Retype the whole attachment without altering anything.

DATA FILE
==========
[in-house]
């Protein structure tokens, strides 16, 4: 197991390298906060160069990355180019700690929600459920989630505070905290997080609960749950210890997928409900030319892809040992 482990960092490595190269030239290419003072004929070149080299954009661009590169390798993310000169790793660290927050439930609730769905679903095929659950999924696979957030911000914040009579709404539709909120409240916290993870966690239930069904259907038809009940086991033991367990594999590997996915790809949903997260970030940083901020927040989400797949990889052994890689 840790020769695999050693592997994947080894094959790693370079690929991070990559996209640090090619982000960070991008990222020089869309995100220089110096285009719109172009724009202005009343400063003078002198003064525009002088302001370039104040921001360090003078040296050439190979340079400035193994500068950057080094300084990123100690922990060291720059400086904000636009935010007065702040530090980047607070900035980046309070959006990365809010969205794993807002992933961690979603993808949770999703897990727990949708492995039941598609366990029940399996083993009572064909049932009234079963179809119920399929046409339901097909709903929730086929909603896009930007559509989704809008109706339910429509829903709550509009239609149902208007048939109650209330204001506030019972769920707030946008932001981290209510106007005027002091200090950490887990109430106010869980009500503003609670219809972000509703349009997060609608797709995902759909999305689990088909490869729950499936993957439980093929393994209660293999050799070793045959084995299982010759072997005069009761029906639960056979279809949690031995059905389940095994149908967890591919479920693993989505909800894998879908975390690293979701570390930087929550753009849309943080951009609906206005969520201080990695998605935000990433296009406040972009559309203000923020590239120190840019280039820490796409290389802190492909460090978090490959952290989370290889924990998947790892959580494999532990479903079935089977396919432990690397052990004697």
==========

[in-house]
């Protein structure tokens, strides 16, 4: 197991390298906060160069990355180019700690929600459920989630505070905290997080609960749950210890997928409900030319892809040992 482990960092490595190269030239290419003072004929070149080299954009661009590169390798993310000169790793660290927050439930609730769905679903095929659950999924696979957030911000914040009579709404539709909120409240916290993870966690239930069904259907038809009940086991033991367990594999590997996915790809949903997260970030940083901020927040989400797949990889052994890689 840790020769695999050693592997994947080894094959790693370079690929991070990559996209640090090619982000960070991008990222020089869309995100220089110096285009719109172009724009202005009343400063003078002198003064525009002088302001370039104040921001360090003078040296050439190979340079400035193994500068950057080094300084990123100690922990060291720059400086904000636009935010007065702040530090980047607070900035980046309070959006990365809010969205794993807002992933961690979603993808949770999703897990727990949708492995039941598609366990029940399996083993009572064909049932009234079963179809119920399929046409339901097909709903929730086929909603896009930007559509989704809008109706339910429509829903709550509009239609149902208007048939109650209330204001506030019972769920707030946008932001981290209510106007005027002091200090950490887990109430106010869980009500503003609670219809972000509703349009997060609608797709995902759909999305689990088909490869729950499936993957439980093929393994209660293999050799070793045959084995299982010759072997005069009761029906639960056979279809949690031995059905389940095994149908967890591919479920693993989505909800894998879908975390690293979701570390930087929550753009849309943080951009609906206005969520201080990695998605935000990433296009406040972009559309203000923020590239120190840019280039820490796409290389802190492909460090978090490959952290989370290889924990998947790892959580494999532990479903079935089977396919432990690397052990004697």